I've seen your posts on FB and wish I could give you a hug sad.gif

#20 Myst

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Posted 31 January 2012 - 09:52 AM

Oh babycooper it sounds like you have been having such a hard time – I really hope things do start to settle soon.

I just wanted to let you know that my DD is 16 months old and does not sleep through the night. She did self settle and sleep through until around 8 months and then we moved house and moved her out of our room and she has not done it since. Now we rock her to sleep (every sleep) and she wakes on average 2x per night. We have a 3 strike rule as in after the third wake up she comes to bed with us.

I went through a really hard time when she was 8 months old when I was getting up to her 6-7x a night and it had to be me, she wouldn’t settle for my DH, she wouldn’t co-sleep and she would need to be feed back to sleep. It was awful and also coincided with my return to work. TBH I have no idea how I functioned for those 6 weeks on next to no sleep, I was like a zombie in a fog all of the time. Thankfully that period passed and then she settled back in to waking only a few times a night. Now 8 months later and still waking usually twice a night I have just gotten use to the broken sleep and I cope better now (I drink lots of coffee too). To me this is our normal sleep arrangement so I don’t go to bed each night expecting change, I just accept that this is how I choose to parent my toddler and know that she will wake up and need me during the night and that is fine by me. I have my bad nights where the wake up’s are longer and more frequent and I remind myself that in the grand scheme of her life she will need me like this for such a short time.

I can’t tell you the number of people who try and give me advice on how to get her to sleep through. People just cannot believe that I am happy with our current situation. The thing is, it’s not that I am happy it is more that it is my personal opinion that LO’s are not designed to be independent at this age (during the day or night) so I expect to attend to my DD if she needs me. That being my belief the key for me was not changing her but finding ways to cope myself IYKWIM.

It sounds from your posts that although you have tried some things to change his sleeping, they haven’t worked and at the end of the day it sounds as if you don’t feel comfortable with some of the tough love options so these are my suggestions;

1. If you want to make changes, read the book “The No Cry Sleep Solution” there is a toddler edition and it does not use any CIO or tough love techniques, it has gentler advice. This book is not about quick fixes but more gentle and gradual improvement for bubs over time with parents help.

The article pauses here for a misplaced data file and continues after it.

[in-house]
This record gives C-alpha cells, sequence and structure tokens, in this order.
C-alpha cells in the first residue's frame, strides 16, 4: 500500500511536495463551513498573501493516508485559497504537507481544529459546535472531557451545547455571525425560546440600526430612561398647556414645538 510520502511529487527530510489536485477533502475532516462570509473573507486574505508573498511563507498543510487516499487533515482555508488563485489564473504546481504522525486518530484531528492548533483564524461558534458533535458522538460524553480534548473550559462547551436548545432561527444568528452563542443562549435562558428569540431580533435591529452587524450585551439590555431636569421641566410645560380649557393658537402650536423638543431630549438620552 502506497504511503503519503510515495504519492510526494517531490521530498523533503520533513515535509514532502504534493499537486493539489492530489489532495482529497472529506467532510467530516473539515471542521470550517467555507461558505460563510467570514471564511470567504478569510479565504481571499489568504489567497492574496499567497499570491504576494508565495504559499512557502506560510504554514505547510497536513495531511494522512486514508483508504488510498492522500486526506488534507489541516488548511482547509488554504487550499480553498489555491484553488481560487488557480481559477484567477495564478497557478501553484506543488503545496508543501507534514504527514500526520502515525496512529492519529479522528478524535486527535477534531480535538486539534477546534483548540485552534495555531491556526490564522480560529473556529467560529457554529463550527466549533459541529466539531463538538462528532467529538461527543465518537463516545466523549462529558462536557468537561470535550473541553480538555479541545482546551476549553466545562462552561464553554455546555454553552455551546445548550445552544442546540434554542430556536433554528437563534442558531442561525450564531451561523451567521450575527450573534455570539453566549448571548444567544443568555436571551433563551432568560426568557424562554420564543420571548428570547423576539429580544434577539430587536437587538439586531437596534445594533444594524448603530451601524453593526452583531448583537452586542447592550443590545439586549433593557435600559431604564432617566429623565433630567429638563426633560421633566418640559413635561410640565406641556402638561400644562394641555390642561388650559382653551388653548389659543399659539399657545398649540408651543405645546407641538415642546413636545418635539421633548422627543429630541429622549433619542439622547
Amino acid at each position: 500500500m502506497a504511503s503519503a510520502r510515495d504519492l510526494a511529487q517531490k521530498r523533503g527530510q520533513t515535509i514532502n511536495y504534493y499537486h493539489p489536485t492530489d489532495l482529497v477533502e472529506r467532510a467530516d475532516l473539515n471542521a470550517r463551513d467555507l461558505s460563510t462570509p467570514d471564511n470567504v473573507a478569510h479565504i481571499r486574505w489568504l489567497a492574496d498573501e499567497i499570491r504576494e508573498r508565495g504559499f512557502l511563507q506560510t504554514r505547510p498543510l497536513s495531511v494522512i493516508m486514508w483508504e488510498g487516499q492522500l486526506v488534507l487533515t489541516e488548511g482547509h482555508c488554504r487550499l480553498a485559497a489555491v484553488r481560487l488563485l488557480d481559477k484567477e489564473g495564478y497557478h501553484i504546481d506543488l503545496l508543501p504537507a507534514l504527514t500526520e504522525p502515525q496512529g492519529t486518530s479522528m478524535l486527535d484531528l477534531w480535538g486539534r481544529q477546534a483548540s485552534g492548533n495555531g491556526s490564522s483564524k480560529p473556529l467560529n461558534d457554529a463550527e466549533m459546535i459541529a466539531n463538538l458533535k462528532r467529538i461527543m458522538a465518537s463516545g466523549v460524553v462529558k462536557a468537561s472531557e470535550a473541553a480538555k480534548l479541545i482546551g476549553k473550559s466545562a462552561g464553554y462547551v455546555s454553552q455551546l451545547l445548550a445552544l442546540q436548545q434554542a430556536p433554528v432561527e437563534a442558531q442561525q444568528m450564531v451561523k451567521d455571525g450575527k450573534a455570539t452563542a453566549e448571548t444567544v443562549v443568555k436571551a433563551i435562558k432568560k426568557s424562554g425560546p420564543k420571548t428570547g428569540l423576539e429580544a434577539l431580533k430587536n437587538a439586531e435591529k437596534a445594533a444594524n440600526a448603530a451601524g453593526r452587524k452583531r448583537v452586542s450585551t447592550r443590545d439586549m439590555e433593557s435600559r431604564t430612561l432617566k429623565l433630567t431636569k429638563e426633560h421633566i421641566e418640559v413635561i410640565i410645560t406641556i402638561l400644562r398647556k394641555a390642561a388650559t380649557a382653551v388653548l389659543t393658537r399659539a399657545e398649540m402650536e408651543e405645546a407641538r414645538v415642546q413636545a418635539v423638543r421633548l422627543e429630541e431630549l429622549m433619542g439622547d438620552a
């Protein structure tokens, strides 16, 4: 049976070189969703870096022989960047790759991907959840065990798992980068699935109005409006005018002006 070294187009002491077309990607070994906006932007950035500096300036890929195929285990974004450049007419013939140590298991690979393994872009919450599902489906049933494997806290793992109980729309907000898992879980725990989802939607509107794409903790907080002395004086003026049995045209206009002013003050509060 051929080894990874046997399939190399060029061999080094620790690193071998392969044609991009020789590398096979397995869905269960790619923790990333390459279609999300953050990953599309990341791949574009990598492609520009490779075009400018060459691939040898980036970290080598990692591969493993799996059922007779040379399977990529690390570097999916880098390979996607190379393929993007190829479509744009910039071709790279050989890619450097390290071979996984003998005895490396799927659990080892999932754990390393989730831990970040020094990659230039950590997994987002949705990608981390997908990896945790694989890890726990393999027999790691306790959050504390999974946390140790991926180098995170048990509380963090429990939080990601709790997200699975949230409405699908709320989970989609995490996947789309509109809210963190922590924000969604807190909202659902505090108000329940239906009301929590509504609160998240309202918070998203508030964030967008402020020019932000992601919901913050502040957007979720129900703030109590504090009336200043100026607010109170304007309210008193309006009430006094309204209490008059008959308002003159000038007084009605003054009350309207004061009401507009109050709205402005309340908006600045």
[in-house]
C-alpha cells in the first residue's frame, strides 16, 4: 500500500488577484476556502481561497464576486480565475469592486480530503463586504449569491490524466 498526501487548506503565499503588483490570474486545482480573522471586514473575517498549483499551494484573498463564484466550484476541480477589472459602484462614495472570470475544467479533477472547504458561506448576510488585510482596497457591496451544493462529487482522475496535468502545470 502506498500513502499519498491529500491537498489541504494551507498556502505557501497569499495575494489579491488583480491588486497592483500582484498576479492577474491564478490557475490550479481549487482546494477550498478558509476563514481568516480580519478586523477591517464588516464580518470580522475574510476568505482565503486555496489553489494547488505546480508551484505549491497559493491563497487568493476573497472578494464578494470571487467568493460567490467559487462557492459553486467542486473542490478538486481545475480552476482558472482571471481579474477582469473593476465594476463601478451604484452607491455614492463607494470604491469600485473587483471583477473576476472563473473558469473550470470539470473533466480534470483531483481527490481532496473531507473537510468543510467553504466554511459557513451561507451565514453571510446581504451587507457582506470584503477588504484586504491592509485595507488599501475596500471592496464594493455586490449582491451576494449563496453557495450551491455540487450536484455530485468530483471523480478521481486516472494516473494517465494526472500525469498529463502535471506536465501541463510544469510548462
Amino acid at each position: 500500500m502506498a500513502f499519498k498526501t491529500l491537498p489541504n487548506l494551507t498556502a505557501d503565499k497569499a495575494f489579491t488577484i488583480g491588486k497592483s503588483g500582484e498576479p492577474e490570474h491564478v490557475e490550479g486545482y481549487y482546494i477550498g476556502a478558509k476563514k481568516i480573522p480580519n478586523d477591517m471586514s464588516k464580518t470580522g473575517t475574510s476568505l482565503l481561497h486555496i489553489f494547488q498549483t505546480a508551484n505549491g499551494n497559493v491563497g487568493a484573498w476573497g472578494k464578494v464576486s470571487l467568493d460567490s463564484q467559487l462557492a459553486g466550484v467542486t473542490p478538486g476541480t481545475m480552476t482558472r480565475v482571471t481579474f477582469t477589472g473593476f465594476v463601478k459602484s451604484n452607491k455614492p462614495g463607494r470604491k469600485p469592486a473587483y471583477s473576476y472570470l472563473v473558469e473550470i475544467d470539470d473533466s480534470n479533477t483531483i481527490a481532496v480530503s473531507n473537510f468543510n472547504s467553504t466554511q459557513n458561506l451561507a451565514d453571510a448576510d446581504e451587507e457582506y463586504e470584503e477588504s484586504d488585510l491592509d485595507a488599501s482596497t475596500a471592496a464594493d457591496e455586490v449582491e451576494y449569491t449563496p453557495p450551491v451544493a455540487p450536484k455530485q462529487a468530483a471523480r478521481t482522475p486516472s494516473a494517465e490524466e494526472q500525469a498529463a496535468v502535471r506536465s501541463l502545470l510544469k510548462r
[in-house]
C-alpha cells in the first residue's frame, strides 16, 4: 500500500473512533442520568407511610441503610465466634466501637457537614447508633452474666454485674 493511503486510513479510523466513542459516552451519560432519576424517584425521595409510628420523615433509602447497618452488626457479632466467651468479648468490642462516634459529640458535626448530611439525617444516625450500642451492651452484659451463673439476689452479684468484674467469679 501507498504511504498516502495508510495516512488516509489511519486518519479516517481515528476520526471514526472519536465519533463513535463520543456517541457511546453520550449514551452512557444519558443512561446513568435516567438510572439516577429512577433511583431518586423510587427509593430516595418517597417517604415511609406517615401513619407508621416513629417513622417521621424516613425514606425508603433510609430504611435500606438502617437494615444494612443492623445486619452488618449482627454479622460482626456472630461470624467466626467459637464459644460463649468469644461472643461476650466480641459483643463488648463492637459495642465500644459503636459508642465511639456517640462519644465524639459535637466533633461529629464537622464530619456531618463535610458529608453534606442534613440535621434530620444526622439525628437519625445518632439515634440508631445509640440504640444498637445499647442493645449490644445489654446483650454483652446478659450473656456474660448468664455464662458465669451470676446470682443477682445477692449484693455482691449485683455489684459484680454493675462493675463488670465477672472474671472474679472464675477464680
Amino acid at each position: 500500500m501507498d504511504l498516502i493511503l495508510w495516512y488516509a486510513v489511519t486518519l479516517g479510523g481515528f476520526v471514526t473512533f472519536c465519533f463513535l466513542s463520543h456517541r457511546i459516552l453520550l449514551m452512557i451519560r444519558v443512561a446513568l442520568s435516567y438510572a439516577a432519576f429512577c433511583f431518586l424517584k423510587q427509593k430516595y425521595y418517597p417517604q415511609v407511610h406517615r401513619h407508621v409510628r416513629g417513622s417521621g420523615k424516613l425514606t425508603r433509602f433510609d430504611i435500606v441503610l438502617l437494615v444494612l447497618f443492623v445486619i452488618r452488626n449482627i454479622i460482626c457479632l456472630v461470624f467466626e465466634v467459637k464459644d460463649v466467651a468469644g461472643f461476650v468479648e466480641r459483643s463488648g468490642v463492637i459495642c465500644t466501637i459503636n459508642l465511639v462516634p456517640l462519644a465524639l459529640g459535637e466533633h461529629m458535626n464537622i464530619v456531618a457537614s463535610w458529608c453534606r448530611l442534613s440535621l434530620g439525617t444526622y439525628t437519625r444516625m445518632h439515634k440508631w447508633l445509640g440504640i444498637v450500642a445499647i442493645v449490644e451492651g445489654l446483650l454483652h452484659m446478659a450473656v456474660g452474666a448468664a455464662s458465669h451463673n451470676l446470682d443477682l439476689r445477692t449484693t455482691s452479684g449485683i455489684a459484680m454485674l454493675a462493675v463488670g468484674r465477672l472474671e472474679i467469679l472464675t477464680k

2. If you just want more sleep then perhaps you could side bar his cot so it is next to your bed. He still has his sleeping space but when he wakes and need a pat you can do that from your bed (just about in your sleep).

3. If you want to just ride this out till he grows out of it then get some help and share the load! I understand that you want hubby to have a good night’s sleep but if you share the load everyone can have a bit of sleep. My DH and I take turns now and that works. We also take a weekend sleep in each. So on Saturday he gets up at 7 with our DD and I sleep in as long as I want and he does that on Sunday. On the odd occasion we also let my parents have her overnight so we both get an uninterrupted full night’s sleep. This has only happened 3x in her life but you would be amazed at what 1 nights sleep can do for you.

4. Just to be sure I would get a full check up and confirm that there is no medical reason he is waking.

I know in your post you said that you just want to know that you are not alone and I want you to know that you aren’t. Lots of babies/toddlers don’t sleep through independently until the age of 2 (and them some). Don’t worry that your LO still needs help, that is no problem IMO. My advice would be to just work on ways to help you cope and function better. For me, a lot of it is getting support and changing the way that I think about it. I know a lot of people feel that children need to learn to sleep well on their own and each to their own but kids also develop in their own time, they will not need you forever so remember that just because he is not sleeping though on his own it does not mean that there is anything wrong. The key is making sure that everyone can function and enjoy life – that is the important thing!

Feel free to PM me if you want to chat smile.gif